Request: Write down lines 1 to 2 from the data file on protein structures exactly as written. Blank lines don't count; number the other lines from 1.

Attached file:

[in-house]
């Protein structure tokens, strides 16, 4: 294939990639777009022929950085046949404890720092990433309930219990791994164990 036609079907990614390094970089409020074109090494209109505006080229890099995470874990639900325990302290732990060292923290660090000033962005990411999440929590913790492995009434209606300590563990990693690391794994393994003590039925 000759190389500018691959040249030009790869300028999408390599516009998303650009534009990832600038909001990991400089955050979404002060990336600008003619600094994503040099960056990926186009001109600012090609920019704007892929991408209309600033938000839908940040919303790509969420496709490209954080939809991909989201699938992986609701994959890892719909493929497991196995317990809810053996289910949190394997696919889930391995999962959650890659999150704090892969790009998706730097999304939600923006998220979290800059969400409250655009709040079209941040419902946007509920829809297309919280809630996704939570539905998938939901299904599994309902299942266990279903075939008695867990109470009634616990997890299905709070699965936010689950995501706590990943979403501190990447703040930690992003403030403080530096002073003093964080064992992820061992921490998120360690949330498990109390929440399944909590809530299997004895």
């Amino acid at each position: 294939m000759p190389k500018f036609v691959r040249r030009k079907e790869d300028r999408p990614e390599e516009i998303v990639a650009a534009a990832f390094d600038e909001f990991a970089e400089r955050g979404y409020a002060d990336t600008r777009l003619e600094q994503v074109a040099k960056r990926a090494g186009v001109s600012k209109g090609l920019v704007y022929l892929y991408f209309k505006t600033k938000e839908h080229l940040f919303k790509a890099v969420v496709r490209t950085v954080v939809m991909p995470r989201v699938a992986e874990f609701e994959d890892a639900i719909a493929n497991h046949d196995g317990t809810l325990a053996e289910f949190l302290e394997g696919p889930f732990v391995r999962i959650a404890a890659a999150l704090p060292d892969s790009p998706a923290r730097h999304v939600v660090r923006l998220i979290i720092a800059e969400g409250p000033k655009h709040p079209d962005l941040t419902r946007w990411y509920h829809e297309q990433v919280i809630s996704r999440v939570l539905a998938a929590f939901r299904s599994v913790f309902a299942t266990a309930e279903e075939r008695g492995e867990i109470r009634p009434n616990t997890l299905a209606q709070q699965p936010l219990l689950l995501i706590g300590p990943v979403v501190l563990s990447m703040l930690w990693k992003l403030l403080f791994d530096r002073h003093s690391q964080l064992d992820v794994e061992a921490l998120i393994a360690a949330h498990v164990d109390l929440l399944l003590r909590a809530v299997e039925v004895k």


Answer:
[in-house]
């Protein structure tokens, strides 16, 4: 294939990639777009022929950085046949404890720092990433309930219990791994164990 036609079907990614390094970089409020074109090494209109505006080229890099995470874990639900325990302290732990060292923290660090000033962005990411999440929590913790492995009434209606300590563990990693690391794994393994003590039925 000759190389500018691959040249030009790869300028999408390599516009998303650009534009990832600038909001990991400089955050979404002060990336600008003619600094994503040099960056990926186009001109600012090609920019704007892929991408209309600033938000839908940040919303790509969420496709490209954080939809991909989201699938992986609701994959890892719909493929497991196995317990809810053996289910949190394997696919889930391995999962959650890659999150704090892969790009998706730097999304939600923006998220979290800059969400409250655009709040079209941040419902946007509920829809297309919280809630996704939570539905998938939901299904599994309902299942266990279903075939008695867990109470009634616990997890299905709070699965936010689950995501706590990943979403501190990447703040930690992003403030403080530096002073003093964080064992992820061992921490998120360690949330498990109390929440399944909590809530299997004895």